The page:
5 Reasons Why Deadliest Catch Is Appealing
Without watching the Deadliest Catch on Discovery Channel, it might be hard to understand why it appeals to a relatively large cable audience. The simple answer is that it is reality television set in a unique environment without the obvious pretense of other reality television shows. The fishing vessels that Discovery Channel follows throughout the show exist to make money by fishing crab, not by being performers in a semi-scripted spectacle. The longer answer is explained in the following five reasons for why Deadliest Catch is so appealing:
Work Ethic - Most of us have felt it -- it's late, we have an important task that must be accomplished before work or school tomorrow, and we keep pressing on knowing that the end will be worth the perseverance. The satisfaction in toiling and reaching our goal isn't something we can magically conjure at will, so when we see others in the midst of an equally trying time, we can relate and imagine that we could always call upon that work ethic when needed. It is good to see individuals working hard to produce something tangible. So many of us work in industries where nothing is actually produced, and when nothing is actually produced, sometimes it is more difficult to hold ourselves accountable to our desire to hold that strong work ethic. In seeing crab pot after crab pot being hauled on the Bering sea, accountability lines up perfectly with work ethic, and the due riches often follow.
Environment - Alaska plus the ocean are two symbols of adventure that
many of us dream about, but few of us pursue. It is vast and beautiful
and daunting, and it is dynamic in a way that most of us who are tied to
a place could not really begin to understand. The show does a
wonderful job in not just showing what happens on deck, but showing the
surrounding land and sea as well. It's so easy to forget when living in
an urban or suburban environment that there are places on earth like
the Bering Sea in winter. And it is especially nice to see it during
the summer when most of us feel like we would gladly trade the
sweltering heat for the ice and snow of Alaska.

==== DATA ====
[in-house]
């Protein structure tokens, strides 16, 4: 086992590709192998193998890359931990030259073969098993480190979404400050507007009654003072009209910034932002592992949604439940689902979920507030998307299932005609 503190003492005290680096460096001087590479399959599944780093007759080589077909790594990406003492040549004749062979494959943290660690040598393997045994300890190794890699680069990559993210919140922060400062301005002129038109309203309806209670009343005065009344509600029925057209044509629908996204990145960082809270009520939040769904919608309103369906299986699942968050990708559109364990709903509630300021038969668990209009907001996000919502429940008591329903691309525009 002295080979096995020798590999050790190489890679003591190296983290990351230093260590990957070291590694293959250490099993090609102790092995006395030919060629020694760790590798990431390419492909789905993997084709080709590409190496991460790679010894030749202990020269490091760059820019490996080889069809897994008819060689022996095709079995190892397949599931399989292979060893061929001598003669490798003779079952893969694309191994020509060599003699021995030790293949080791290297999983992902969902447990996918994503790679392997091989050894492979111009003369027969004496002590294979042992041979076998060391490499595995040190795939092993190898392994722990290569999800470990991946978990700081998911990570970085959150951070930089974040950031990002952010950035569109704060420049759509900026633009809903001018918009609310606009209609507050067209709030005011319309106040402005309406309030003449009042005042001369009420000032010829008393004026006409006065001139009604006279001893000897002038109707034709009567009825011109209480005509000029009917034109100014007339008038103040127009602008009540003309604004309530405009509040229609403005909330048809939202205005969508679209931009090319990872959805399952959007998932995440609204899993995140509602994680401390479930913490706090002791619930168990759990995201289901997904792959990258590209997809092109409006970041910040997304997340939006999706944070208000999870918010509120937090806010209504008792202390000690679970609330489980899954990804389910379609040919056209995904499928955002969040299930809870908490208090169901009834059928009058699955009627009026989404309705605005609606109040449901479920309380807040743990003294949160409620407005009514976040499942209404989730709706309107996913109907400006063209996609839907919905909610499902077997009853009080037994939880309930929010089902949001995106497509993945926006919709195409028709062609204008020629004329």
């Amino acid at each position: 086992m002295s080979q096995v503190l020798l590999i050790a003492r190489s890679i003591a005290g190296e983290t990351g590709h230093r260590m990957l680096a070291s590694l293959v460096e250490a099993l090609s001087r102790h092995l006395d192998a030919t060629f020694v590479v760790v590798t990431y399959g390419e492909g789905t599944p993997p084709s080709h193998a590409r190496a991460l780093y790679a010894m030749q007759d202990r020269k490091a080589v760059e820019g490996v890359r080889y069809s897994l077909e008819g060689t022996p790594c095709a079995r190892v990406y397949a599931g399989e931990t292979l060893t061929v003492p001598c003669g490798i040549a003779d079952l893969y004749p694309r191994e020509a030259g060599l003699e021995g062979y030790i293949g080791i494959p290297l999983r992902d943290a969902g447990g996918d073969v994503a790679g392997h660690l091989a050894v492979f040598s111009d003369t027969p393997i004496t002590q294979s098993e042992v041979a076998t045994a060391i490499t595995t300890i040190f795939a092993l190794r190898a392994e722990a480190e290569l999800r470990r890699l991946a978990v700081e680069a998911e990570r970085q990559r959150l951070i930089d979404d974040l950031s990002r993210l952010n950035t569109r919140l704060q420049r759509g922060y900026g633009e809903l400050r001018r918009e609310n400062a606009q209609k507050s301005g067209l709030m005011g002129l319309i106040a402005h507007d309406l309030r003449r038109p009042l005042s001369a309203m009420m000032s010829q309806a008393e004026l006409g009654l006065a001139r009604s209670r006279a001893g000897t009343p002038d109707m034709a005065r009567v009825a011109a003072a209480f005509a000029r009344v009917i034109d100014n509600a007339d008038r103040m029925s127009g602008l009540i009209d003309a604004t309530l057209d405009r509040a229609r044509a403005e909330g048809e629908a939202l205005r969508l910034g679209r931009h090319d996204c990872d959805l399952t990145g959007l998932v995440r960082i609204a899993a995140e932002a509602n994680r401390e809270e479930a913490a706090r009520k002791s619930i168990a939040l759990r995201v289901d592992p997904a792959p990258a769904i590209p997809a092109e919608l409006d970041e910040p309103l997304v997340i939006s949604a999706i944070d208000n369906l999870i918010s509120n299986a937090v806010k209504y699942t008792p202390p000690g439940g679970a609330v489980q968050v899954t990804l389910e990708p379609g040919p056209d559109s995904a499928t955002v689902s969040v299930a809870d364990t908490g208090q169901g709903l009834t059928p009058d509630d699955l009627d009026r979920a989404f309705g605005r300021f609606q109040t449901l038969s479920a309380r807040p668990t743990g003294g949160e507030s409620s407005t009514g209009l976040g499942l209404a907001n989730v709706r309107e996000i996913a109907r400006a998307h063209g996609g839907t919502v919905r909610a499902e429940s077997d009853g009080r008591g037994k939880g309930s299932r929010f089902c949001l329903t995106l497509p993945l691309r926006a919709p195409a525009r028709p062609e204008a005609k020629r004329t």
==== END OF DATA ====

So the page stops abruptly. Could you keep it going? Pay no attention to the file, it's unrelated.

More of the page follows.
Danger - Everyone has a little bit of "Type T" risk taker in their blood. Given that crab fishing on the Bering Sea is considered the deadliest job in America, it is only the true risk takers who thrive in an environment where they are always one step away from catastrophe. Over the seasons, Deadliest Catch has shown multiple fishermen who have lost their lives, and many more who were seriously injured or nearly died as a result of the dangers on deck. Once again, most of us at one point or another like to imagine that we are willing to take those risks. It is a romantic vision of ourselves put in a situation where we could believe that others would admire us for our courageousness and where we would be content in the decision we've made to not be afraid of the world.
Camaraderie- Each boat has a captain and three to five deckhands who must work long, long hours together as a team. In similar fashion to a Hollywood "Buddy Movie", it is fun to see individuals come together for a common purpose. If the boat catches a lot of crab, the crew prospers with a very large pay check for a relatively short, yet intense, work period. Through the years, the producers have shown how a boat can break down if one or two crew members don't fit into the team. Who to take onto the Bering sea is always a dicey prospect given that the boat can be out to sea for weeks at a time. Deadliest Catch also shows the camaraderie among the captains of various vessels throughout the fleet, that even though they are each other's competition, there are lasting friendships that have formed and always a sense that they are part of a community.
Characterization- This is the element that makes the show what it is. The producers of Deadliest Catch have found a way to take grizzled, blue-collar workers and extract meaning and humanity from their words and actions. They are trying to get by like everyone else. Sometimes they have wise things to say. Most of the time they toil toward an unnameable goal and merely have simple things to say about the here and now. But when the "here and now" is the rolling deck of a crab boat in the middle of the Bering sea, even those simple words hold a few ounces more truth than those that may come from a place less deadly.
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